This season’s new shows have been dominated by Whitney Cummings, to mixed results. As funny as she is, her two shows are leading a rookie crop that is more of the same. Thankfully, Terra Nova doesn’t fit that trend. While it is billed (like so many others) as the next Lost, it isn’t more of the same. While a few shows have failed with that billing, none of them were as promising as Terra Nova. Moreover, all of those shows (Flash Forward, The Event, etc…) were grouped together because, in theory, they had expansive mythologies unlike anything else on TV. Those shows failed for a variety of reasons, most of which center around the fact that they could not invest viewers in the mythologies they had created. That differs with Terra Nova.
Terra Nova‘s pilot is certainly not perfect, a point made terribly evident by the inordinate amount of time the show spends in the futuristic hellscape that is the show’s jumping-off point. The viewer already knows that the family at the show’s center is going to Terra Nova, the colony 85 million years in an alternate-reality past, so the hurdles they have to overcome seem unnecessary.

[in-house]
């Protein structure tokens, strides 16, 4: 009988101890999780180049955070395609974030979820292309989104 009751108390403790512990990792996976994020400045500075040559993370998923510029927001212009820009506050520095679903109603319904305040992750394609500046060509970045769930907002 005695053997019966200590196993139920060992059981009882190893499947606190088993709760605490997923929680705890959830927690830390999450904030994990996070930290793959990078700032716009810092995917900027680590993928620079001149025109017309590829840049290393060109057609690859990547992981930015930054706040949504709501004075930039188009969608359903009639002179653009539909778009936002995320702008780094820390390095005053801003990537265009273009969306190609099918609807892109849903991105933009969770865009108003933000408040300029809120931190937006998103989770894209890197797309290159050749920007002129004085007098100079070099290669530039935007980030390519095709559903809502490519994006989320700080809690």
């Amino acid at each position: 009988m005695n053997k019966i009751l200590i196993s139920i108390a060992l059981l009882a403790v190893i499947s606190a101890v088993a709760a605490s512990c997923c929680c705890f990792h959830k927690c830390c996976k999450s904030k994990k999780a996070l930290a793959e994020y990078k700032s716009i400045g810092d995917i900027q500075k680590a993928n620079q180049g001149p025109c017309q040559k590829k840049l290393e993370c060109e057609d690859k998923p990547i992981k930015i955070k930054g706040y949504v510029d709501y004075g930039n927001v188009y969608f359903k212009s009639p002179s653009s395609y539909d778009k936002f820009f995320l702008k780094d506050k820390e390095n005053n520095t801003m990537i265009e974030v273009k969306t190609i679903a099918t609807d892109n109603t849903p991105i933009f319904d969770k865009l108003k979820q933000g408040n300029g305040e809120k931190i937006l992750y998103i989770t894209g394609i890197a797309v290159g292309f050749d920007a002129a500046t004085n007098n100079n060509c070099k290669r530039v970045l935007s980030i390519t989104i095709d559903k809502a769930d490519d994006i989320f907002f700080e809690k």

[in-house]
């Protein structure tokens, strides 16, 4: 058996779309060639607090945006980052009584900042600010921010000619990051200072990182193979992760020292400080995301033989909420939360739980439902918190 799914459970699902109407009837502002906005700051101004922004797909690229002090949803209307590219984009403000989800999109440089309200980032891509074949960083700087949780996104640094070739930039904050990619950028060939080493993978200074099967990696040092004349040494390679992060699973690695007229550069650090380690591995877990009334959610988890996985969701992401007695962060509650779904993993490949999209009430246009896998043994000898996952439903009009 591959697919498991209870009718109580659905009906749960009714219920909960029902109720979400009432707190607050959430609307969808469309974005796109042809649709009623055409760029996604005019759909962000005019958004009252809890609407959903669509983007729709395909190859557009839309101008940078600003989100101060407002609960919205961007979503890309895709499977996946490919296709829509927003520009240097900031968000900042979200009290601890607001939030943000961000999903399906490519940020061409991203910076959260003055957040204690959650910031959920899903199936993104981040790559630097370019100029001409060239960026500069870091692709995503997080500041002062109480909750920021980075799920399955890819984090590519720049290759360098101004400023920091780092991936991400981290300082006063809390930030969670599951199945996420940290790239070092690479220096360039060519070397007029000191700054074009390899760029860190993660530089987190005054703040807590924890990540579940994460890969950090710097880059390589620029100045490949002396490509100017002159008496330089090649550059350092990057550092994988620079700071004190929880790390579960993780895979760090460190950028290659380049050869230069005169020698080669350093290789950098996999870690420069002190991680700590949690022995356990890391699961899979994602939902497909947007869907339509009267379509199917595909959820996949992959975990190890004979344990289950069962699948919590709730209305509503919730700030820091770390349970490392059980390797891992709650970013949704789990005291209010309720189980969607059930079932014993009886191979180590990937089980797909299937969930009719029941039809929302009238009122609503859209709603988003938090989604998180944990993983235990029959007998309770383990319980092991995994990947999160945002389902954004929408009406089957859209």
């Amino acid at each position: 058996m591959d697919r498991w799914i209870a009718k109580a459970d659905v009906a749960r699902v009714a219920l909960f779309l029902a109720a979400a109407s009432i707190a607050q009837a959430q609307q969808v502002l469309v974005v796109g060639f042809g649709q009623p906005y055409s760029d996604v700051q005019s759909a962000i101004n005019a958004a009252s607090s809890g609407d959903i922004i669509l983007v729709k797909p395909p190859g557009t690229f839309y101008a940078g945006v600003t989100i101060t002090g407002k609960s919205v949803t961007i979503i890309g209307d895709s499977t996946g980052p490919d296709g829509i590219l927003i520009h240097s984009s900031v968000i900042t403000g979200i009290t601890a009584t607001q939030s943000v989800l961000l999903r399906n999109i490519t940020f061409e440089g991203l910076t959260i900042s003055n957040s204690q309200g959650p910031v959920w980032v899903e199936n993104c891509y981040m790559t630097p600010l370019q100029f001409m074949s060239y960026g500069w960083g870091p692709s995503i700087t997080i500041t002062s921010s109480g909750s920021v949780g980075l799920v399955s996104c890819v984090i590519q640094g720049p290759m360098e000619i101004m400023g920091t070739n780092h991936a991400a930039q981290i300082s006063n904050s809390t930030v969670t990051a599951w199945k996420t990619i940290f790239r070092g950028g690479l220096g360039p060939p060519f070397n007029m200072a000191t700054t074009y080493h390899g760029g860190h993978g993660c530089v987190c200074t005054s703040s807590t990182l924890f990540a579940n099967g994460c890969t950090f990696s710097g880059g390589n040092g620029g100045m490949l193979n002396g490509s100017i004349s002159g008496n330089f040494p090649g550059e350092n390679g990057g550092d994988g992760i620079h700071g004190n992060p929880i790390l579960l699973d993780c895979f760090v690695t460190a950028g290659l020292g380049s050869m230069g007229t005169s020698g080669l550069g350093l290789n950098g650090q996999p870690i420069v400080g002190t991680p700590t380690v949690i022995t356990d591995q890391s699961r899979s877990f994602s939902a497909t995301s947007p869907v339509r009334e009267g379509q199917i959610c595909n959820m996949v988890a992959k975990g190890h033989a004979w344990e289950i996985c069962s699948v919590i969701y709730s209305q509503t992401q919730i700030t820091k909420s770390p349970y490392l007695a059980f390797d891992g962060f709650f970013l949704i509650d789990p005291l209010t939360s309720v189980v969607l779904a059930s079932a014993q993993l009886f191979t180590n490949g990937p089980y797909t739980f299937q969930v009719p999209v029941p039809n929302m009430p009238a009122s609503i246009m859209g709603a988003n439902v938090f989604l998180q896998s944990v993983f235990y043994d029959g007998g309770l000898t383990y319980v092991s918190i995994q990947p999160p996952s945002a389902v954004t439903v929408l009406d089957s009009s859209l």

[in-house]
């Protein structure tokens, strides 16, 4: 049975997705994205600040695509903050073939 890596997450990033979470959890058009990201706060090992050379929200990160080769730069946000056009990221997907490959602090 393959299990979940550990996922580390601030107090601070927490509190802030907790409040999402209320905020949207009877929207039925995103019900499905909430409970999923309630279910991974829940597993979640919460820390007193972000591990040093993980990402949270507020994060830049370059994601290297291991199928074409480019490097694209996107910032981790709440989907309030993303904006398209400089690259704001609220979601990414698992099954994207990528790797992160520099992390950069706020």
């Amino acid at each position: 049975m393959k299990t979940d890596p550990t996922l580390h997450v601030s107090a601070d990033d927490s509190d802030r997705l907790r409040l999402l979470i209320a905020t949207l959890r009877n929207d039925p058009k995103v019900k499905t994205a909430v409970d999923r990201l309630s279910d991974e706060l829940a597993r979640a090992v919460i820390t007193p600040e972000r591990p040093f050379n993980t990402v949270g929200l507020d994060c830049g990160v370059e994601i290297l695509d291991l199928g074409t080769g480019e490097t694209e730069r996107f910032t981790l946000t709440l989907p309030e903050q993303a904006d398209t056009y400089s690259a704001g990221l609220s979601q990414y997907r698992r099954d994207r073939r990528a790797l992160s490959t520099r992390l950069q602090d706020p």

Having said that, when the family gets to Terra Nova, the episode really picks up. It is very visually impressive and begins to address the question of, “How would we organize society if we could start over?” That is the main draw of the show, and is the reason I’m already hooked. The pilot succeeded in expressing this question, but it also opened up a number of other interesting story lines. There are already questions about how anyone was able to travel back to Terra Nova, why there is a rebel band trying to undermine the colony’s success, what strange hieroglyphics beyond the colony’s borders mean and what the wild planet has to offer. Obviously, this means nothing to you if you haven’t seen the show, but rest assure, all of these potential story lines are very meaty. The show’s success or failure will be predicated on how it deals with these story lines. Will it play them slow and allow them to slowly intertwine, or will it try to burn through them to get to the next “interesting” plot line? I have hope it will be the former.
- Dan Spritz